View Poll Results: Did you know unlocking your BlackBerry was illegal?

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  • Yes I knew, didn't make a difference though!

    4 44.44%
  • No I wasn't aware, good to know it's legal now!

    5 55.56%
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  1. #1
    ShimmyShine's Avatar
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    FCC Deems Cell Phone Unlocking Legal!


    As Ron Burgundy would say "This is what's happening in your world, tonight." Recently the FCC has made the unlocking of phones to use on networks that are unintended, legal. I'm willing to bet a majority of the people out there who bought or sold unlocked BlackBerry's had no clue that what they were doing was technically against the law. It was a debate over the security of devices on other networks as well as copyright laws by manipulating the OS to use those devices on other networks that made it a decision in the first place. The FCC ultimately decided that it wasn't a copyright infringement to unlock or jailbreak your phone.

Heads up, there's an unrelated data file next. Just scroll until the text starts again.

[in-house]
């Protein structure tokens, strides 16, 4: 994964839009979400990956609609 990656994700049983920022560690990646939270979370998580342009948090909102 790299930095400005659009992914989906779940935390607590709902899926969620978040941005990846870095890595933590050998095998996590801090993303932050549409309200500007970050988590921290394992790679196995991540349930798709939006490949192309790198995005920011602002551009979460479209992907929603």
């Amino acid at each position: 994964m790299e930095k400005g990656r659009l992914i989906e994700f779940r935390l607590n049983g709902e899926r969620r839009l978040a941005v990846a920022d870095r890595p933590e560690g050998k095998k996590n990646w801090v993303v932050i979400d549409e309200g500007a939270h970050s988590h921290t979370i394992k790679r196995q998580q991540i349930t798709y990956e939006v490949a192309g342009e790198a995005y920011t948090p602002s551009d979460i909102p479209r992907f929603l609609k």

I would like to point out however, that just because the FCC made it legal to use unlocked phones on different networks, it doesn't mean that phone companies have to respect this decision. It is still under their rights to disallow unlocked phones on their network. But lets just say Verizon or AT&T changed their policies and opened their doors to allow those phones that are unlocked on their networks; I have a feeling this would end up creating a falling domino effect with other networks. This would happen simply because it will be popular amongst that one network who allowed unlocked phones.